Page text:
However, nearly 70 percent of community college faculty are temporary, part-time instructors, who are largely paid only for their time in the classroom. Most part-time faculty are disproportionately paid significantly less than their full-time counterparts, meaning they often have to travel and teach in multiple districts to make ends meet. This leaves limited time to fully interact with students.

In her 2016 study about the effects of part-time instructors on student success, Cheryl Hyland, an expert in the field from Motlow State Community College in Tennessee, stated: “Part-time students taught by adjunct faculty are retained at a significantly lower rate than first-time, part-time students taught by full-time faculty.” Hyland concluded that the nature of “having to teach at several institutions simultaneously in order to garner a livable income, hindered their [part-time faculty’s] interaction with students outside the classroom” … and this, along with other factors, “result in delayed or reduced instructor responsiveness to student needs and inquiries regarding classroom progress and performance, ultimately impacting student intellectual development and success.”

Increasing student-teacher interaction can be done, in part, by hiring more full-time instructors to come closer to reaching the 75-25 ratio of full-time faculty to part-time faculty mandated in AB 1725 nearly three decades ago, or by paying part-time faculty more equitably in relation to their full-time counterparts.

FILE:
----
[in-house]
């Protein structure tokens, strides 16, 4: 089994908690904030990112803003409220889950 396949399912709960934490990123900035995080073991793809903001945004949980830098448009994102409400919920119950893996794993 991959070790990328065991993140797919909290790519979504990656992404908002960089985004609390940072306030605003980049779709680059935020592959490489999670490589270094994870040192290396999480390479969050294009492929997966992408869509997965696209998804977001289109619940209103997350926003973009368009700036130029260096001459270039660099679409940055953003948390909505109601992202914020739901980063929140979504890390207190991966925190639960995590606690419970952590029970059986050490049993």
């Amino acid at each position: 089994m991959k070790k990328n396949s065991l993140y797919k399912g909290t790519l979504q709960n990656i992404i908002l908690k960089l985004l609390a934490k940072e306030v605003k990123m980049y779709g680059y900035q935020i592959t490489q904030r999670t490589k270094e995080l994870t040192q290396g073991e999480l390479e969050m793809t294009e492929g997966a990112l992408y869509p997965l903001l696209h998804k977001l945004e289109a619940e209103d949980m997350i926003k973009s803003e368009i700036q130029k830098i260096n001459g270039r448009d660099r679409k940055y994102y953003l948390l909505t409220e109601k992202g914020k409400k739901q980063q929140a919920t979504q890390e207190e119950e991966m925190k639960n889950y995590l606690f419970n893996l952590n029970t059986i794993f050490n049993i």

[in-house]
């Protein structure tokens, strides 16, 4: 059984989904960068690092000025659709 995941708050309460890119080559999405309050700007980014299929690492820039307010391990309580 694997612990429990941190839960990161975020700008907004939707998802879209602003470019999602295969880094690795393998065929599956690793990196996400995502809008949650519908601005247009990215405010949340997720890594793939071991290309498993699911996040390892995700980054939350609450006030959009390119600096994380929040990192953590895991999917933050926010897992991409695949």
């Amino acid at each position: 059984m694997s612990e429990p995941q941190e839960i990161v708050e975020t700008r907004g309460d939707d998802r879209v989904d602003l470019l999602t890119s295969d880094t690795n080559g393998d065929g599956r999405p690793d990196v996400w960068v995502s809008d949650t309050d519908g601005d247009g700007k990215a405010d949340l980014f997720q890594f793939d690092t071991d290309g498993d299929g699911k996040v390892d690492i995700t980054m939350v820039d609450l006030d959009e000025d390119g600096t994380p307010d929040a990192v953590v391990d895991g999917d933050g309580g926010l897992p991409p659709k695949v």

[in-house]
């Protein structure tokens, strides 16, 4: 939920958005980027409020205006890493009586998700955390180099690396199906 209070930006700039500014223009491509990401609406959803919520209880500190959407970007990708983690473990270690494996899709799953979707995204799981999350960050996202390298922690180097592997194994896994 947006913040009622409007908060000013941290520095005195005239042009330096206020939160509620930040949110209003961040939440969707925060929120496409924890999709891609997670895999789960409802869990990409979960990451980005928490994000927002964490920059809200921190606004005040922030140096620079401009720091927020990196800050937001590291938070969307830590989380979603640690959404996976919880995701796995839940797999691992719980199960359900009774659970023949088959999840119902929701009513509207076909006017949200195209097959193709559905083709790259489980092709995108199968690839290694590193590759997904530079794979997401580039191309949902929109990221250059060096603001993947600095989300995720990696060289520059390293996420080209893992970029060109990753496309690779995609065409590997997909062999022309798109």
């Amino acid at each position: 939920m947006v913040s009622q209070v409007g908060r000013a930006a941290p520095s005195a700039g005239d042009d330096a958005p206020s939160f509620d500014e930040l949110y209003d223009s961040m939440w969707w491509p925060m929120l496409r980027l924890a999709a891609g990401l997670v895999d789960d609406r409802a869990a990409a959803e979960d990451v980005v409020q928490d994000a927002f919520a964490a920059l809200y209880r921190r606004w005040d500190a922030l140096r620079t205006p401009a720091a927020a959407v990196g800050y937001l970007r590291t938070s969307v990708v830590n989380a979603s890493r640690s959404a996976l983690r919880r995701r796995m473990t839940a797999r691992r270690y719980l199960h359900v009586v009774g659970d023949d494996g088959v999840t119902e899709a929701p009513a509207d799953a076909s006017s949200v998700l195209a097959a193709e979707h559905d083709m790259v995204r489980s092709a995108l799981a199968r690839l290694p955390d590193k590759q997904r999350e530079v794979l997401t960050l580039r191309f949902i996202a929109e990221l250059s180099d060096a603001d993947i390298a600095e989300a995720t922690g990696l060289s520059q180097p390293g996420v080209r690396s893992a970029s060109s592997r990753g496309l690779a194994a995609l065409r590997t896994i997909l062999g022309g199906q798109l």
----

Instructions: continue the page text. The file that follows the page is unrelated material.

Another way is to increase paid office hour funding for part-time faculty. There is little money in the state’s fund for paid office hours, and any district that applies for funds has to pay the majority of the costs, so many districts have no paid office hours program, When districts do choose to participate, they are reimbursed for only 28 percent of program cost, and as a result, may offer very limited paid office hours. For example, during an entire semester at Southwestern College, part-time faculty got only 2-3 paid office hours for a 3-unit course, and at Pasadena City College part-time faculty got a total of 8 hours for the entire semester regardless the number of courses taught. Though the Legislature dedicated an additional $50 million to this fund in 2018, it was only one-time money, and not enough to expand sustainable office hour programs.

I ask that you consider increasing the allocation of funding in your January budget proposal for these important programs:

1) $150 million in ongoing funding for more full-time faculty positions;

2) $150 million in ongoing funding for paid office hours for part-time faculty.

Faculty working conditions affect our students’ learning conditions. We can and must do better.

 

Sincerely,

NAME (Print)_____________________________________________________________________________________

 

ADDRESS _________________________________

CITY & ZIP_________________________________

NAWD/Adjunct Action Day 5.0–Yeah, It’s Gotta Happen!